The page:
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The cafe is tired of the price of beer and switches to German lager: “It’s much cheaper!”

Everything is getting more expensive and you also need a big wallet for a night in the pub. Prices continue to rise and the time when you paid less than three euros for your beer is over. But not in Uden. Because the prices at the De Nachtegaal café will drop from 1 January. “We went to look across the border,” says owner Anke Wijdeven.

Written by

Rochelle Moes

Uden’s café has been serving Heineken beer for thirty years, but that brewer has already raised its prices twice this year. When Heineken announced that it was planning another significant price increase after the end of the year, now in excess of ten percent, they saw no other way out than to switch to another brand.

In the end the choice fell on the German beer ‘Zachte Premium’. “Brewed in Allersheim,” says Anke, “it’s not the best-known brand, but it was the best beer in terms of value for money. And it has almost the same aftertaste as Heineken.”

Even if they have to pay 9% import duties on drinks from abroad, beer is still much cheaper. And as a result, De Nachtegaal’s customers will pay significantly less from next year. “A beer now costs 2.75 euros here, but it will soon be 2.25 euros,” says Anke. That’s a difference of fifty cents. “Compared to what it costs in other cafés in the new year, we are almost a euro of difference”.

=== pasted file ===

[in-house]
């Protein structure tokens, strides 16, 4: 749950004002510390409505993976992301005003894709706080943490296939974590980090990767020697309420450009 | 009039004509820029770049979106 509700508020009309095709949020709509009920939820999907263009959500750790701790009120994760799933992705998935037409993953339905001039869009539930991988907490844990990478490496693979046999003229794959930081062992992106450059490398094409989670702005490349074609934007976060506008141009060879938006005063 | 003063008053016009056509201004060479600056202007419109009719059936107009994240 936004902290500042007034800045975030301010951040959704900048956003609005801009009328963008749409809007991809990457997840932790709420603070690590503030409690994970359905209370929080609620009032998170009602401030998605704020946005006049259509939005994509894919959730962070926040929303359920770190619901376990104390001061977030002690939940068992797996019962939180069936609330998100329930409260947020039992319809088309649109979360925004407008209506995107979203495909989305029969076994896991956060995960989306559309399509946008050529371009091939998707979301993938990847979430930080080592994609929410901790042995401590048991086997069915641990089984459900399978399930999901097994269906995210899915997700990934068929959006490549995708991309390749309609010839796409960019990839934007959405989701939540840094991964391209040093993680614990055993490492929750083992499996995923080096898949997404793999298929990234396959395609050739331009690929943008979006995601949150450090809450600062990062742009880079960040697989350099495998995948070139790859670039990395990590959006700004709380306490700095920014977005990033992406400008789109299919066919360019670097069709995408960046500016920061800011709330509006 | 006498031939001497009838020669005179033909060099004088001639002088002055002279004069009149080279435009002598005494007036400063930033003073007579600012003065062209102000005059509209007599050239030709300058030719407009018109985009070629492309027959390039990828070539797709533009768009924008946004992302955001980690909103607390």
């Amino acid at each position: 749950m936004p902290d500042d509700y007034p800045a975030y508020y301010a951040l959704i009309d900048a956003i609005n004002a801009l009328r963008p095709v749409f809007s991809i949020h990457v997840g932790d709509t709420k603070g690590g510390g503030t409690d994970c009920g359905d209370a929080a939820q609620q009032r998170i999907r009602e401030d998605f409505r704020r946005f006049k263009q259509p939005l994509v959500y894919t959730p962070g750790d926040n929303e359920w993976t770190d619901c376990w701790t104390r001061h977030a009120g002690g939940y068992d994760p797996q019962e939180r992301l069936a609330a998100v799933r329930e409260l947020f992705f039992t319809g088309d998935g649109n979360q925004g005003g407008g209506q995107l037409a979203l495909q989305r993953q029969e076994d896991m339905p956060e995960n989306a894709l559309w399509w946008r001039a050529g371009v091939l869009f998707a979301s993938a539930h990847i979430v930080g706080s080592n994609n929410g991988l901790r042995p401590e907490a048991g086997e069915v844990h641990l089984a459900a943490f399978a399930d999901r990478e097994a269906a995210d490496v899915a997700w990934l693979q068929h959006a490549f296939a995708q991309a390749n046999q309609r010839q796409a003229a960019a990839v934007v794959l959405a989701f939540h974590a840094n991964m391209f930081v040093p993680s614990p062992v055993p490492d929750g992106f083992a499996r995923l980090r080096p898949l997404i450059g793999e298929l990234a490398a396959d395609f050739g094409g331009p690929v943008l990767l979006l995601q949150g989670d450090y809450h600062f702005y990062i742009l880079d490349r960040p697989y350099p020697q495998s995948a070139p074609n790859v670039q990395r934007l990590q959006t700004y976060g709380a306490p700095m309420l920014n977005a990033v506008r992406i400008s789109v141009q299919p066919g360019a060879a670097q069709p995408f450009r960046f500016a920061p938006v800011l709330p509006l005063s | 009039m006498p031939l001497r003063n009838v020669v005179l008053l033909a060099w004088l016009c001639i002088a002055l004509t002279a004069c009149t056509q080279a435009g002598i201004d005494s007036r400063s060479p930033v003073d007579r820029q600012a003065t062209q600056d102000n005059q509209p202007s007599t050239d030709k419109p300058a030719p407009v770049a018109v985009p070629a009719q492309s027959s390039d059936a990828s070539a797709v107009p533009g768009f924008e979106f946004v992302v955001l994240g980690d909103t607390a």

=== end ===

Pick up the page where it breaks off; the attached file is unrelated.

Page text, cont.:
“If we have to pass all this on to the customer, you pay 3.45 for a beer.”

“It’s not just the price of beer, but also energy prices and wage increases,” Anke explains. “If we have to transfer all this to the client, a simple night out becomes a luxury. Then you pay 3.45 for a beer.

Anke and her husband Johan went looking for another brand of beer, but in the Netherlands they went no further. That’s why they went looking in Belgium and Germany. “We first studied the types of beer and their prices at breweries. So we went looking for restaurants that had it on tap. And we did several tastings.

“The hospitality industry needs to stay accessible and I think we will.”

The café has no agreements with brewers, which makes it easy to switch to another brand. This does not apply to all cafes, as they often rent premises from a brewery. However, Anke hopes other restaurant entrepreneurs will follow. “I think it’s important that people can keep going out, because social contacts are very important. The hospitality sector must remain accessible and I think we will succeed.”

From December 31st at midnight the pub in Uden will serve the new cheaper beer. Whether customers will appreciate the difference remains to be seen. “We’ve told them before and they’re very curious about the quality,” says Anke. “Regarding the price reduction, they are certainly very enthusiastic.”

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